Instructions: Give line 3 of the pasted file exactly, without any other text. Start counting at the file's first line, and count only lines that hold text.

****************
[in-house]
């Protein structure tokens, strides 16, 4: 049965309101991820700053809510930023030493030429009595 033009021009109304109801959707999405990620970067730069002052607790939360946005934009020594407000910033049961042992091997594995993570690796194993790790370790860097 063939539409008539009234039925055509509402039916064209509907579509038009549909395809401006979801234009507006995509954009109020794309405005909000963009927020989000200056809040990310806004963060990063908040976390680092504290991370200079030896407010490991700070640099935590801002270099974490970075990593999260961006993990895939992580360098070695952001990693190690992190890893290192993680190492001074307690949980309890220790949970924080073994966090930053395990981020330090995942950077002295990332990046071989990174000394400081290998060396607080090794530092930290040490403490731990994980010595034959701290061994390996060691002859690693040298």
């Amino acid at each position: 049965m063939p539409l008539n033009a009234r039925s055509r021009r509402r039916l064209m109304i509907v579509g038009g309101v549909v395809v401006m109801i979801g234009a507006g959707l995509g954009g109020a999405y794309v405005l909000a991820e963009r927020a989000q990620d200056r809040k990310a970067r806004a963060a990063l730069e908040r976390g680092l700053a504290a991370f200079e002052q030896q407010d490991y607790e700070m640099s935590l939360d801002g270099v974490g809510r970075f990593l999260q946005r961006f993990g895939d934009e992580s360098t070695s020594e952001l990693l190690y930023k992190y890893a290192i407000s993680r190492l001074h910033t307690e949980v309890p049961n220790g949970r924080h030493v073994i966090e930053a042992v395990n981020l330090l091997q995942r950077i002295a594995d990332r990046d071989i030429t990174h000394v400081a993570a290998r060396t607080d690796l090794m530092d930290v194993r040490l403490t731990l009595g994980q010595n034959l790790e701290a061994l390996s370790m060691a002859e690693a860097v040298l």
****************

């Amino acid at each position: 049965m063939p539409l008539n033009a009234r039925s055509r021009r509402r039916l064209m109304i509907v579509g038009g309101v549909v395809v401006m109801i979801g234009a507006g959707l995509g954009g109020a999405y794309v405005l909000a991820e963009r927020a989000q990620d200056r809040k990310a970067r806004a963060a990063l730069e908040r976390g680092l700053a504290a991370f200079e002052q030896q407010d490991y607790e700070m640099s935590l939360d801002g270099v974490g809510r970075f990593l999260q946005r961006f993990g895939d934009e992580s360098t070695s020594e952001l990693l190690y930023k992190y890893a290192i407000s993680r190492l001074h910033t307690e949980v309890p049961n220790g949970r924080h030493v073994i966090e930053a042992v395990n981020l330090l091997q995942r950077i002295a594995d990332r990046d071989i030429t990174h000394v400081a993570a290998r060396t607080d690796l090794m530092d930290v194993r040490l403490t731990l009595g994980q010595n034959l790790e701290a061994l390996s370790m060691a002859e690693a860097v040298l």